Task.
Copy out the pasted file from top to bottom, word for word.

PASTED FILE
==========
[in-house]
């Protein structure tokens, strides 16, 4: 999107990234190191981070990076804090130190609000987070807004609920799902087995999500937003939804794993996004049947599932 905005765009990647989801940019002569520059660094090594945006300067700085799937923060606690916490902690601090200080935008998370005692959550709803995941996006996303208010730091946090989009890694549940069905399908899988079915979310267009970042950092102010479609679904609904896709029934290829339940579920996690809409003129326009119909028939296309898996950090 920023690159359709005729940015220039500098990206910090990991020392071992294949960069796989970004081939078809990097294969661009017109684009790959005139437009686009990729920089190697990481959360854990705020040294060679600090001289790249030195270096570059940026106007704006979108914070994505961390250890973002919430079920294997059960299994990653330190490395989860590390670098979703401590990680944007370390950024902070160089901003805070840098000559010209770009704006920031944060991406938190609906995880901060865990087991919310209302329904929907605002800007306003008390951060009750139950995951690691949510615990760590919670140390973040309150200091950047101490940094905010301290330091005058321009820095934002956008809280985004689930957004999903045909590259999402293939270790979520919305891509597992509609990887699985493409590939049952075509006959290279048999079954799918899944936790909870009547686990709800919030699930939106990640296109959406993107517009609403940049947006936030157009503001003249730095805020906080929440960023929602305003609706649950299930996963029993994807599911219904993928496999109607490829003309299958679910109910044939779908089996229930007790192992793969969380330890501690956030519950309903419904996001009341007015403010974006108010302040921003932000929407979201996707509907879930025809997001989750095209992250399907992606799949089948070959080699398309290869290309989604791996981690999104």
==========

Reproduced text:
[in-house]
């Protein structure tokens, strides 16, 4: 999107990234190191981070990076804090130190609000987070807004609920799902087995999500937003939804794993996004049947599932 905005765009990647989801940019002569520059660094090594945006300067700085799937923060606690916490902690601090200080935008998370005692959550709803995941996006996303208010730091946090989009890694549940069905399908899988079915979310267009970042950092102010479609679904609904896709029934290829339940579920996690809409003129326009119909028939296309898996950090 920023690159359709005729940015220039500098990206910090990991020392071992294949960069796989970004081939078809990097294969661009017109684009790959005139437009686009990729920089190697990481959360854990705020040294060679600090001289790249030195270096570059940026106007704006979108914070994505961390250890973002919430079920294997059960299994990653330190490395989860590390670098979703401590990680944007370390950024902070160089901003805070840098000559010209770009704006920031944060991406938190609906995880901060865990087991919310209302329904929907605002800007306003008390951060009750139950995951690691949510615990760590919670140390973040309150200091950047101490940094905010301290330091005058321009820095934002956008809280985004689930957004999903045909590259999402293939270790979520919305891509597992509609990887699985493409590939049952075509006959290279048999079954799918899944936790909870009547686990709800919030699930939106990640296109959406993107517009609403940049947006936030157009503001003249730095805020906080929440960023929602305003609706649950299930996963029993994807599911219904993928496999109607490829003309299958679910109910044939779908089996229930007790192992793969969380330890501690956030519950309903419904996001009341007015403010974006108010302040921003932000929407979201996707509907879930025809997001989750095209992250399907992606799949089948070959080699398309290869290309989604791996981690999104």